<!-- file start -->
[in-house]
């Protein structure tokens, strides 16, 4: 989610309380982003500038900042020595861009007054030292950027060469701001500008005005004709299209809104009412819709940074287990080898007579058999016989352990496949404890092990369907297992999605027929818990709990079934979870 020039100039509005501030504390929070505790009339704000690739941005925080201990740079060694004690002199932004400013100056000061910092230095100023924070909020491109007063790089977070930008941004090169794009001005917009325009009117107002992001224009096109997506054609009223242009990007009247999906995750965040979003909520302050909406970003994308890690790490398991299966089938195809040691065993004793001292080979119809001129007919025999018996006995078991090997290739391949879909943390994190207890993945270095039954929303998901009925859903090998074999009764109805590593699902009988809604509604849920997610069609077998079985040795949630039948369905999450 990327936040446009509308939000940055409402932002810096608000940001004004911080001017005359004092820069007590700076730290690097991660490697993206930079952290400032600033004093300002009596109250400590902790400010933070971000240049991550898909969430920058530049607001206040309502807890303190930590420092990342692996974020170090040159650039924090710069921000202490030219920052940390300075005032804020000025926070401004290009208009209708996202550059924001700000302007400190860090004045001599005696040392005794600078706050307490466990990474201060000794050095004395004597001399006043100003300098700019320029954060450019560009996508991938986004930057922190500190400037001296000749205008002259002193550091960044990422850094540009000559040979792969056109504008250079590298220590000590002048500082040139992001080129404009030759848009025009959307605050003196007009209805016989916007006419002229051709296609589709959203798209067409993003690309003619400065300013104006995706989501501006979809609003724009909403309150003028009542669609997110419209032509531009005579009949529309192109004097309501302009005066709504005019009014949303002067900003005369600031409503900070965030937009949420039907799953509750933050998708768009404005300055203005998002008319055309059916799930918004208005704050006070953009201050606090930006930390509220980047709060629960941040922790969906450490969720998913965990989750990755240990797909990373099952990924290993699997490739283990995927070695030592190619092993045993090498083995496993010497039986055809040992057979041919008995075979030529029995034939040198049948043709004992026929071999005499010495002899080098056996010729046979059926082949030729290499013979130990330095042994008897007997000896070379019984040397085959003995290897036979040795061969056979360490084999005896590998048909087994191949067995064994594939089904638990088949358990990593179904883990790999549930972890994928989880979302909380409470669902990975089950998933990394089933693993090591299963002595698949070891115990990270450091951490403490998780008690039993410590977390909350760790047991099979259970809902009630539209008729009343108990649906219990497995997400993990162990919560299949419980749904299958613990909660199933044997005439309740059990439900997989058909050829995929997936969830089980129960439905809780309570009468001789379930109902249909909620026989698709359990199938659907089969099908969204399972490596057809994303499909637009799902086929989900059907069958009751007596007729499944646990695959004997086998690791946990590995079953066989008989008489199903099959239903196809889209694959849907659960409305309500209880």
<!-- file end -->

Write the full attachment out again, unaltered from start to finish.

[in-house]
């Protein structure tokens, strides 16, 4: 989610309380982003500038900042020595861009007054030292950027060469701001500008005005004709299209809104009412819709940074287990080898007579058999016989352990496949404890092990369907297992999605027929818990709990079934979870 020039100039509005501030504390929070505790009339704000690739941005925080201990740079060694004690002199932004400013100056000061910092230095100023924070909020491109007063790089977070930008941004090169794009001005917009325009009117107002992001224009096109997506054609009223242009990007009247999906995750965040979003909520302050909406970003994308890690790490398991299966089938195809040691065993004793001292080979119809001129007919025999018996006995078991090997290739391949879909943390994190207890993945270095039954929303998901009925859903090998074999009764109805590593699902009988809604509604849920997610069609077998079985040795949630039948369905999450 990327936040446009509308939000940055409402932002810096608000940001004004911080001017005359004092820069007590700076730290690097991660490697993206930079952290400032600033004093300002009596109250400590902790400010933070971000240049991550898909969430920058530049607001206040309502807890303190930590420092990342692996974020170090040159650039924090710069921000202490030219920052940390300075005032804020000025926070401004290009208009209708996202550059924001700000302007400190860090004045001599005696040392005794600078706050307490466990990474201060000794050095004395004597001399006043100003300098700019320029954060450019560009996508991938986004930057922190500190400037001296000749205008002259002193550091960044990422850094540009000559040979792969056109504008250079590298220590000590002048500082040139992001080129404009030759848009025009959307605050003196007009209805016989916007006419002229051709296609589709959203798209067409993003690309003619400065300013104006995706989501501006979809609003724009909403309150003028009542669609997110419209032509531009005579009949529309192109004097309501302009005066709504005019009014949303002067900003005369600031409503900070965030937009949420039907799953509750933050998708768009404005300055203005998002008319055309059916799930918004208005704050006070953009201050606090930006930390509220980047709060629960941040922790969906450490969720998913965990989750990755240990797909990373099952990924290993699997490739283990995927070695030592190619092993045993090498083995496993010497039986055809040992057979041919008995075979030529029995034939040198049948043709004992026929071999005499010495002899080098056996010729046979059926082949030729290499013979130990330095042994008897007997000896070379019984040397085959003995290897036979040795061969056979360490084999005896590998048909087994191949067995064994594939089904638990088949358990990593179904883990790999549930972890994928989880979302909380409470669902990975089950998933990394089933693993090591299963002595698949070891115990990270450091951490403490998780008690039993410590977390909350760790047991099979259970809902009630539209008729009343108990649906219990497995997400993990162990919560299949419980749904299958613990909660199933044997005439309740059990439900997989058909050829995929997936969830089980129960439905809780309570009468001789379930109902249909909620026989698709359990199938659907089969099908969204399972490596057809994303499909637009799902086929989900059907069958009751007596007729499944646990695959004997086998690791946990590995079953066989008989008489199903099959239903196809889209694959849907659960409305309500209880």